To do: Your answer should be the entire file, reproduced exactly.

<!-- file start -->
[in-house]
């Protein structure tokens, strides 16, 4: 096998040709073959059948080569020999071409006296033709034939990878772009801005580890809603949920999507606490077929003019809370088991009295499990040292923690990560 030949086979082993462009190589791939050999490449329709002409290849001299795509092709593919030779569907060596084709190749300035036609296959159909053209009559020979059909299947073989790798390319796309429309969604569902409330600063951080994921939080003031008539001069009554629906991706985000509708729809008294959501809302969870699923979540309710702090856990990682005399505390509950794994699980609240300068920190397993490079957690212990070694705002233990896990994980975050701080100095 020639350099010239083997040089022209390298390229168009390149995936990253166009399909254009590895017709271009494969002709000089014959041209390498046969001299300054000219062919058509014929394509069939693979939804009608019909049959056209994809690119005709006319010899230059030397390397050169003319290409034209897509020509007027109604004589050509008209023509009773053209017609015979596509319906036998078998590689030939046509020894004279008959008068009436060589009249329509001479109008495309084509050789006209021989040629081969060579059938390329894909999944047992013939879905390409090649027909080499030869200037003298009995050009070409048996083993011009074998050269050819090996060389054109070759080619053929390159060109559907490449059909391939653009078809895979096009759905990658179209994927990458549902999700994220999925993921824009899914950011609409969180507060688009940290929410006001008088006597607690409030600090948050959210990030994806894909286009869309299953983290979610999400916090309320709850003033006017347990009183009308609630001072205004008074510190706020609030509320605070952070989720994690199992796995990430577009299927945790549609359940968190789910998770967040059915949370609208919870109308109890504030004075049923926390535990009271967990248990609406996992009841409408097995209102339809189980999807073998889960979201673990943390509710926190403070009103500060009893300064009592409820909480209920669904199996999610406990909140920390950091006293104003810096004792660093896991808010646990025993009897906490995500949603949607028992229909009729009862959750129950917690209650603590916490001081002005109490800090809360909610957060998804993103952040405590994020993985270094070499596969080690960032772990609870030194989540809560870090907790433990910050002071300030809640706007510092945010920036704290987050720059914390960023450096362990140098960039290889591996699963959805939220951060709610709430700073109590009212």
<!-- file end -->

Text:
[in-house]
């Protein structure tokens, strides 16, 4: 096998040709073959059948080569020999071409006296033709034939990878772009801005580890809603949920999507606490077929003019809370088991009295499990040292923690990560 030949086979082993462009190589791939050999490449329709002409290849001299795509092709593919030779569907060596084709190749300035036609296959159909053209009559020979059909299947073989790798390319796309429309969604569902409330600063951080994921939080003031008539001069009554629906991706985000509708729809008294959501809302969870699923979540309710702090856990990682005399505390509950794994699980609240300068920190397993490079957690212990070694705002233990896990994980975050701080100095 020639350099010239083997040089022209390298390229168009390149995936990253166009399909254009590895017709271009494969002709000089014959041209390498046969001299300054000219062919058509014929394509069939693979939804009608019909049959056209994809690119005709006319010899230059030397390397050169003319290409034209897509020509007027109604004589050509008209023509009773053209017609015979596509319906036998078998590689030939046509020894004279008959008068009436060589009249329509001479109008495309084509050789006209021989040629081969060579059938390329894909999944047992013939879905390409090649027909080499030869200037003298009995050009070409048996083993011009074998050269050819090996060389054109070759080619053929390159060109559907490449059909391939653009078809895979096009759905990658179209994927990458549902999700994220999925993921824009899914950011609409969180507060688009940290929410006001008088006597607690409030600090948050959210990030994806894909286009869309299953983290979610999400916090309320709850003033006017347990009183009308609630001072205004008074510190706020609030509320605070952070989720994690199992796995990430577009299927945790549609359940968190789910998770967040059915949370609208919870109308109890504030004075049923926390535990009271967990248990609406996992009841409408097995209102339809189980999807073998889960979201673990943390509710926190403070009103500060009893300064009592409820909480209920669904199996999610406990909140920390950091006293104003810096004792660093896991808010646990025993009897906490995500949603949607028992229909009729009862959750129950917690209650603590916490001081002005109490800090809360909610957060998804993103952040405590994020993985270094070499596969080690960032772990609870030194989540809560870090907790433990910050002071300030809640706007510092945010920036704290987050720059914390960023450096362990140098960039290889591996699963959805939220951060709610709430700073109590009212």